Great. We have two heroins who aren't brain dead, but its really the villain, Dr. Facilier, that I would pick as the stand out character. Keith David's silky and wicked vocal performance is the best in the movie. The very concept of the character is delightful. His shadow is an animate, sentient object that can interact with other shadows, thus affecting those casting them. Facilier has a distinct X-factor, a creepiness that pushes right up to the edge of the G-rating. He's designed with a really fantastic color palette of purples and blacks (the natural colors of a Disney villain) and a lankiness that recalls a great villain like Jafar. Personal note: As the mother of a complete scaredy cat, I really appreciate the fact that the movie is at times spooky, but never terrifying.
I would be remiss if I didn't point out something else about the movie: it is chockablock full of big production numbers. I'm half-tempted to say that every song gets a big choreographed dance, but it's not true. Still, The Princess and the Frog probably has more such numbers than any other Disney film. And that's why I want to cry that the songs aren't better. (Can we fire Randy Newman already?) Oh, it's not that they aren't great in the film, they very much are. But compared to your Kiss the Girl, your Be Our Guest, they just don't have that much vitality as songs that you'd want to listen to for decades to come. Take Facilier's big statement of intent number, Friends on the Other Side. It works outstandingly well in the context of the movie: a roaring, dramatic number that gives us an instant idea of just how much this guy is bad news, like Poor Unfortunate Souls in The Little Mermaid. Great moment - sounds awesome, looks beautiful. By the time the end credits were rolling, I couldn't have hummed one bar of the song if you put a gun to my head. Outside of maybe the tremendously Newman-esque Down in New Orleans, the jazzy number that opens and closes the movie, none of these are toe-tappers.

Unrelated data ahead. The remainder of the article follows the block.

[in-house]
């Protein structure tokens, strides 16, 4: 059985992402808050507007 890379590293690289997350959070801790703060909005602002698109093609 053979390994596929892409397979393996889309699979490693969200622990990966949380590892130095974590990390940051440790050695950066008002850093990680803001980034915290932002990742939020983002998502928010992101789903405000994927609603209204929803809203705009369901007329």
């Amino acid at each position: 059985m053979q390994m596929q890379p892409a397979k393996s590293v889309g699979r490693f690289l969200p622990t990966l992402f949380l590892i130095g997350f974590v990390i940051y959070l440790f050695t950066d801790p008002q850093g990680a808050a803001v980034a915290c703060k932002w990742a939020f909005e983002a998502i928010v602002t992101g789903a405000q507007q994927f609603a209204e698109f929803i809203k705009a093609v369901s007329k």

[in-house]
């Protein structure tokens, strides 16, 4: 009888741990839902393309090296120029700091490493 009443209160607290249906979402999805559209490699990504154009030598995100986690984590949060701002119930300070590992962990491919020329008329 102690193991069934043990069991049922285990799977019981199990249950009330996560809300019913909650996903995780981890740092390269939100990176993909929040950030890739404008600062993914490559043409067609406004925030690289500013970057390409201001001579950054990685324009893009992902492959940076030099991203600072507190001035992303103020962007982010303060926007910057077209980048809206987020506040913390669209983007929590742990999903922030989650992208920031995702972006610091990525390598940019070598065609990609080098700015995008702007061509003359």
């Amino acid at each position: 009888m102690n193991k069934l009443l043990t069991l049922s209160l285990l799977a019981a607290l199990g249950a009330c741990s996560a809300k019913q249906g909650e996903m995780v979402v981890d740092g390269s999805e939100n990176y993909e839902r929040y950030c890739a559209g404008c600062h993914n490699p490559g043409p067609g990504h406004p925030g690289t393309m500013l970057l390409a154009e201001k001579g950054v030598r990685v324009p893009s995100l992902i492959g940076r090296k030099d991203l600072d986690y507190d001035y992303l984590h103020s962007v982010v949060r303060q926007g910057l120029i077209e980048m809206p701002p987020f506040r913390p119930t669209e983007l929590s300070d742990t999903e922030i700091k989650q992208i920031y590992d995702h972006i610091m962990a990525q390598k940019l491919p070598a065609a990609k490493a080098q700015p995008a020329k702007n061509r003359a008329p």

Just two more points from the story that are departures from the traditional Disney formula. There's a character, who we like, who dies - who actually dies. I almost couldn't believe that the little guy didn't pop up all well and healthy, but the resolution to that death is exquisite and touching. There's also the tiny matter of the film's theme, which we might define as "When you wish upon a star, your dreams come true - as long as you put in plenty of work to help the star do its job".
Ay me, this film. It comes out of one of the longest, most difficult and richest traditions in American cinema. It suggests that despite all the proclamations over the years that, this time Disney animation is really dead, there's a whole lot of spark left in the magic. To hell with anyone who thinks that Disney is just playing the same old tricks. Why should they have to reinvent the wheel that has produced master pieces? This film has a lot of inside jokes, but there is a particularly great one near the end, one that hardly anybody who isn't a complete psycho for Disney films will get. It's a reference to the Firehouse Five Plus Two, a 1950s Dixieland jazz band made up of a handful of Disney animators. I kind of started crying when that joke popped up. Because it proved that somewhere, someone is still keeping the faith alive. For all they're hokey, musty stories and weird gender issues, the old Disney classics still work. It's like having a cup of tea and listening to classical music on the radio, sometimes you just want to have something comfortable, soft and inviting. That's Disney animation for me. The Princess and the Frog, with its sometime imperfections, is going to be one of the ones I come back to. Sometimes you can just tell when you meet an old friend for the first time.